Solar system’s farthest-out known object is … Farout

Farout

An artist’s conception shows the distant object known as 2018 VG18 or “Farout.” (Carnegie Institution for Science Illustration / Roberto Molar Candanosa)

Astronomers say they’ve discovered the most distant body ever observed in our solar system, a potential dwarf planet that’s about 11 billion miles from the sun.

Its nickname? “Farout.”

The far-out object — which is also known by its more official but less colorful designation, 2018 VG18 — was detected with Japan’s 8-meter Subaru Telescope in Hawaii during a campaign to look for extremely distant solar system objects, including a hypothetical Planet X or Planet Nine.

Further observations to confirm Farout’s distance and determine its brightness and color were made with the 6.5-meter Magellan Telescopes at the Carnegie Institution for Science’s Las Campanas Observatory in Chile. The observations were reported today in a circular distributed by the International Astronomical Union’s Minor Planet Center.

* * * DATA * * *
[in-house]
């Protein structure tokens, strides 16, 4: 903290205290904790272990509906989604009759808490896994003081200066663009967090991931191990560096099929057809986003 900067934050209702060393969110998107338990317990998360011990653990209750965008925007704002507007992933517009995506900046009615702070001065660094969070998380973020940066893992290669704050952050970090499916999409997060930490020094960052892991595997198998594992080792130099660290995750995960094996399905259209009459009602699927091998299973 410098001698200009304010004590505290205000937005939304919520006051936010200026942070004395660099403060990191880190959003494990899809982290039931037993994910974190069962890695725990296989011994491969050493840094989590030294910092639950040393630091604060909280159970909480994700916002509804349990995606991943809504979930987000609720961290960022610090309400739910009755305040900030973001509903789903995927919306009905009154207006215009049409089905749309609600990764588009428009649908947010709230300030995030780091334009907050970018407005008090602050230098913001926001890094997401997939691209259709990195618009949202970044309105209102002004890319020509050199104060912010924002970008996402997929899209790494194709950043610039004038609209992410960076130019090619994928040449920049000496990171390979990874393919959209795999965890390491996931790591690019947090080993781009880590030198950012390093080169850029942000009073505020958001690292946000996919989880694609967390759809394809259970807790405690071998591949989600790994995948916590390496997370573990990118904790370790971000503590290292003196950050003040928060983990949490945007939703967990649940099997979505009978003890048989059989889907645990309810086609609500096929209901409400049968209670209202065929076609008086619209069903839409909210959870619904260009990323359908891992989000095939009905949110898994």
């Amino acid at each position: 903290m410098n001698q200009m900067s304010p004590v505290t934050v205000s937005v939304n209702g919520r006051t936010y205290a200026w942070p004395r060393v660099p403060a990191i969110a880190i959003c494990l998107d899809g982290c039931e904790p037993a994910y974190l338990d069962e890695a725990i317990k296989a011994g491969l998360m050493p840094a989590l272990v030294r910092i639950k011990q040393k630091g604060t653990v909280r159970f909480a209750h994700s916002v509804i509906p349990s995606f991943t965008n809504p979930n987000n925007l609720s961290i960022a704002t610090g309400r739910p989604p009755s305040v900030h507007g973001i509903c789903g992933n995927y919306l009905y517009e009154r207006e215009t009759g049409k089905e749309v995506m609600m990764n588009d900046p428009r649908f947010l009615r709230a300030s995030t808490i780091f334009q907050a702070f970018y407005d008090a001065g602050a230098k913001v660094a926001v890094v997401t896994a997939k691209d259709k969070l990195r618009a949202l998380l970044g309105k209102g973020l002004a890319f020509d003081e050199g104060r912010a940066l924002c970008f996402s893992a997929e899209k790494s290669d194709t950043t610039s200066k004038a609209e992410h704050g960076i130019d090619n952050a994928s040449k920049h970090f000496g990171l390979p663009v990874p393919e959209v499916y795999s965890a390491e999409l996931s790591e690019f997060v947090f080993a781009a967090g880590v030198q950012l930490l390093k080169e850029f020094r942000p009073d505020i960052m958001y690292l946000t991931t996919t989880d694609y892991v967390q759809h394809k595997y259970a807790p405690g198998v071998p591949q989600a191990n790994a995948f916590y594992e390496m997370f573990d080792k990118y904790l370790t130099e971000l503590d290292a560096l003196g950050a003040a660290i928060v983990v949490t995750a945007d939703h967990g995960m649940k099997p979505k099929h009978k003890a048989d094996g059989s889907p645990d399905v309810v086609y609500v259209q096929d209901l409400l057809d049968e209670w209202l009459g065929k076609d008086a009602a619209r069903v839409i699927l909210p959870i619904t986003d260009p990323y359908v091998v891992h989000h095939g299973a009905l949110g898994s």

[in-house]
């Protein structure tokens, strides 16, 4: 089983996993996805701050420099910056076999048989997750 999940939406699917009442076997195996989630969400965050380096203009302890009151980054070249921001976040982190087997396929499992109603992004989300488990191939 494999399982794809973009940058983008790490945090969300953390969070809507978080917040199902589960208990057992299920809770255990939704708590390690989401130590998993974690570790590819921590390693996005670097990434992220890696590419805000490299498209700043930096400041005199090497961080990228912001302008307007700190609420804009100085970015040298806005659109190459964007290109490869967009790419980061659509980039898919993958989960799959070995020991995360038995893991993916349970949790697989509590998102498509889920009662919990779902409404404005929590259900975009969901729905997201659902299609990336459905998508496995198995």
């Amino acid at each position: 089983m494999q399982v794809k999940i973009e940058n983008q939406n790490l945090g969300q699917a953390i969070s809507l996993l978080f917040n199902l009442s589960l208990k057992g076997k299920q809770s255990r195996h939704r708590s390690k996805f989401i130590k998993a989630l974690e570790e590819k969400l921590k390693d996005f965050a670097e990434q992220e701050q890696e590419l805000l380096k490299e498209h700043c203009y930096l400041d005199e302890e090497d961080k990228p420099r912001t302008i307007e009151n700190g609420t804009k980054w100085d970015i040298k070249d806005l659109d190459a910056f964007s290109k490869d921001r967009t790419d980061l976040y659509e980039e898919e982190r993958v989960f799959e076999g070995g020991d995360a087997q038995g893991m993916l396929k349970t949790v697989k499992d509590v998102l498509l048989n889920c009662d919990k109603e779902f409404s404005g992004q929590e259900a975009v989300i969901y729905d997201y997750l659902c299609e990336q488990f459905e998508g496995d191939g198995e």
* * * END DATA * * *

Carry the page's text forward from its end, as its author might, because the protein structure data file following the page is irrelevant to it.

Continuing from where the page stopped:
Get the full story on GeekWire.

About Alan Boyle

Aerospace and science editor for GeekWire, creator of Cosmic Log, author of "The Case for Pluto: How a Little Planet Made a Big Difference," president of the Council for the Advancement of Science Writing. Check out "About Alan Boyle" for more fun facts.
This entry was posted in GeekWire and tagged , , , , . Bookmark the permalink.

Leave a Reply

Fill in your details below or click an icon to log in:

WordPress.com Logo

You are commenting using your WordPress.com account. Log Out /  Change )

Google photo

You are commenting using your Google account. Log Out /  Change )

Twitter picture

You are commenting using your Twitter account. Log Out /  Change )

Facebook photo

You are commenting using your Facebook account. Log Out /  Change )

Connecting to %s

This site uses Akismet to reduce spam. Learn how your comment data is processed.